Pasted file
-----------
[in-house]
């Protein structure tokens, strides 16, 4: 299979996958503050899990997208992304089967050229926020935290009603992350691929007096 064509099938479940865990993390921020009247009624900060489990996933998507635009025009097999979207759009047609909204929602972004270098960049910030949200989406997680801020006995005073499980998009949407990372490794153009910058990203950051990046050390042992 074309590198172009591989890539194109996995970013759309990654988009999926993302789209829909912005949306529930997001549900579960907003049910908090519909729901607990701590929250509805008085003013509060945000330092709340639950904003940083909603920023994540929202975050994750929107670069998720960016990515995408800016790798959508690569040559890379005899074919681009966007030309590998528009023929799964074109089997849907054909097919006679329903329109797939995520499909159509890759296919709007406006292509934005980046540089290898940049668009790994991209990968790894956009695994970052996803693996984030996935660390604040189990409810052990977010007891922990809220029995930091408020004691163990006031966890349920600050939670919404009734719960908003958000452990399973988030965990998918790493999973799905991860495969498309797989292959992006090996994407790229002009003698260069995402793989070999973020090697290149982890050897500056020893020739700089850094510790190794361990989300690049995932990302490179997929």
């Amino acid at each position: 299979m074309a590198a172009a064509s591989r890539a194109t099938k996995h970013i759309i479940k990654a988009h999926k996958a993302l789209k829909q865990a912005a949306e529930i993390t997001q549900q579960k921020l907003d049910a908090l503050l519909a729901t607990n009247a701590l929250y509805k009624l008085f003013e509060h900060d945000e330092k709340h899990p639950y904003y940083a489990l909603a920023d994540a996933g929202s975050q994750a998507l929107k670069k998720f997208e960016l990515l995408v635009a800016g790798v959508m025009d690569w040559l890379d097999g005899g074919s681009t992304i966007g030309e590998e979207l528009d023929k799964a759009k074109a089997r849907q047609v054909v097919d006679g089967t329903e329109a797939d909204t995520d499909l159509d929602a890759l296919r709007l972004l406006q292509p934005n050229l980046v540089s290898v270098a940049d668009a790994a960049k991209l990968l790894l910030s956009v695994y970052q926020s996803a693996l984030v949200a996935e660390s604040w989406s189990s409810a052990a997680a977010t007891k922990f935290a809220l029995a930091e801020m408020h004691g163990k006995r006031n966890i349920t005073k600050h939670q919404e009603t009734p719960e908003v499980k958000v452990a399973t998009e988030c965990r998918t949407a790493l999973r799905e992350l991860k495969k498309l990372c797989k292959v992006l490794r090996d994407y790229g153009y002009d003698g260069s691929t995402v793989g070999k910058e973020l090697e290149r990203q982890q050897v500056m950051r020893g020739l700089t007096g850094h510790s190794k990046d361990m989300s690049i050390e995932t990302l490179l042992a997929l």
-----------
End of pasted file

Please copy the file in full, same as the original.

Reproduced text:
[in-house]
């Protein structure tokens, strides 16, 4: 299979996958503050899990997208992304089967050229926020935290009603992350691929007096 064509099938479940865990993390921020009247009624900060489990996933998507635009025009097999979207759009047609909204929602972004270098960049910030949200989406997680801020006995005073499980998009949407990372490794153009910058990203950051990046050390042992 074309590198172009591989890539194109996995970013759309990654988009999926993302789209829909912005949306529930997001549900579960907003049910908090519909729901607990701590929250509805008085003013509060945000330092709340639950904003940083909603920023994540929202975050994750929107670069998720960016990515995408800016790798959508690569040559890379005899074919681009966007030309590998528009023929799964074109089997849907054909097919006679329903329109797939995520499909159509890759296919709007406006292509934005980046540089290898940049668009790994991209990968790894956009695994970052996803693996984030996935660390604040189990409810052990977010007891922990809220029995930091408020004691163990006031966890349920600050939670919404009734719960908003958000452990399973988030965990998918790493999973799905991860495969498309797989292959992006090996994407790229002009003698260069995402793989070999973020090697290149982890050897500056020893020739700089850094510790190794361990989300690049995932990302490179997929």
């Amino acid at each position: 299979m074309a590198a172009a064509s591989r890539a194109t099938k996995h970013i759309i479940k990654a988009h999926k996958a993302l789209k829909q865990a912005a949306e529930i993390t997001q549900q579960k921020l907003d049910a908090l503050l519909a729901t607990n009247a701590l929250y509805k009624l008085f003013e509060h900060d945000e330092k709340h899990p639950y904003y940083a489990l909603a920023d994540a996933g929202s975050q994750a998507l929107k670069k998720f997208e960016l990515l995408v635009a800016g790798v959508m025009d690569w040559l890379d097999g005899g074919s681009t992304i966007g030309e590998e979207l528009d023929k799964a759009k074109a089997r849907q047609v054909v097919d006679g089967t329903e329109a797939d909204t995520d499909l159509d929602a890759l296919r709007l972004l406006q292509p934005n050229l980046v540089s290898v270098a940049d668009a790994a960049k991209l990968l790894l910030s956009v695994y970052q926020s996803a693996l984030v949200a996935e660390s604040w989406s189990s409810a052990a997680a977010t007891k922990f935290a809220l029995a930091e801020m408020h004691g163990k006995r006031n966890i349920t005073k600050h939670q919404e009603t009734p719960e908003v499980k958000v452990a399973t998009e988030c965990r998918t949407a790493l999973r799905e992350l991860k495969k498309l990372c797989k292959v992006l490794r090996d994407y790229g153009y002009d003698g260069s691929t995402v793989g070999k910058e973020l090697e290149r990203q982890q050897v500056m950051r020893g020739l700089t007096g850094h510790s190794k990046d361990m989300s690049i050390e995932t990302l490179l042992a997929l």